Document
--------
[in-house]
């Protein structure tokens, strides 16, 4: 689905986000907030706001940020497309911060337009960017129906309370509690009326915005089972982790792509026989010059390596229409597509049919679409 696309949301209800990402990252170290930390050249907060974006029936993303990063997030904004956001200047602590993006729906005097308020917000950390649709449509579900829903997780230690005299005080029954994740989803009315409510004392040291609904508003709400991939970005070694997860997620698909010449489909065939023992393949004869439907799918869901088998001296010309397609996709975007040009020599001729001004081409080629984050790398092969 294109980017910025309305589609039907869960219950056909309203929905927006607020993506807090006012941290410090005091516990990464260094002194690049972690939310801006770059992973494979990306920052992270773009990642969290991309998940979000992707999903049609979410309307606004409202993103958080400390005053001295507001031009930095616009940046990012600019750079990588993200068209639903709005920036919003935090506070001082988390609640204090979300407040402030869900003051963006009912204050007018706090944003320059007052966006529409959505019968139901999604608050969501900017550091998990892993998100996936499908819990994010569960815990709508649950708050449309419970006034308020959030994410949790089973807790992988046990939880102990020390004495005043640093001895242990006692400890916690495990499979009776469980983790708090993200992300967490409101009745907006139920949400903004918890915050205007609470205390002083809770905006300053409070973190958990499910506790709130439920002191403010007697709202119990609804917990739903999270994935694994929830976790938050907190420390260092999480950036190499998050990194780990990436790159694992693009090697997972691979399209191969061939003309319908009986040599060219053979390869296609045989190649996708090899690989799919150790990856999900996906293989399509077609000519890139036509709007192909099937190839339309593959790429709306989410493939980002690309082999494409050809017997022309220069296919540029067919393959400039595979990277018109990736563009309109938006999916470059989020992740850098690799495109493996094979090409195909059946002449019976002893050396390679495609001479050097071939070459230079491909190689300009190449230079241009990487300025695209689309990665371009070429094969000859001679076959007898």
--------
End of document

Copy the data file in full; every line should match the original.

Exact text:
[in-house]
């Protein structure tokens, strides 16, 4: 689905986000907030706001940020497309911060337009960017129906309370509690009326915005089972982790792509026989010059390596229409597509049919679409 696309949301209800990402990252170290930390050249907060974006029936993303990063997030904004956001200047602590993006729906005097308020917000950390649709449509579900829903997780230690005299005080029954994740989803009315409510004392040291609904508003709400991939970005070694997860997620698909010449489909065939023992393949004869439907799918869901088998001296010309397609996709975007040009020599001729001004081409080629984050790398092969 294109980017910025309305589609039907869960219950056909309203929905927006607020993506807090006012941290410090005091516990990464260094002194690049972690939310801006770059992973494979990306920052992270773009990642969290991309998940979000992707999903049609979410309307606004409202993103958080400390005053001295507001031009930095616009940046990012600019750079990588993200068209639903709005920036919003935090506070001082988390609640204090979300407040402030869900003051963006009912204050007018706090944003320059007052966006529409959505019968139901999604608050969501900017550091998990892993998100996936499908819990994010569960815990709508649950708050449309419970006034308020959030994410949790089973807790992988046990939880102990020390004495005043640093001895242990006692400890916690495990499979009776469980983790708090993200992300967490409101009745907006139920949400903004918890915050205007609470205390002083809770905006300053409070973190958990499910506790709130439920002191403010007697709202119990609804917990739903999270994935694994929830976790938050907190420390260092999480950036190499998050990194780990990436790159694992693009090697997972691979399209191969061939003309319908009986040599060219053979390869296609045989190649996708090899690989799919150790990856999900996906293989399509077609000519890139036509709007192909099937190839339309593959790429709306989410493939980002690309082999494409050809017997022309220069296919540029067919393959400039595979990277018109990736563009309109938006999916470059989020992740850098690799495109493996094979090409195909059946002449019976002893050396390679495609001479050097071939070459230079491909190689300009190449230079241009990487300025695209689309990665371009070429094969000859001679076959007898």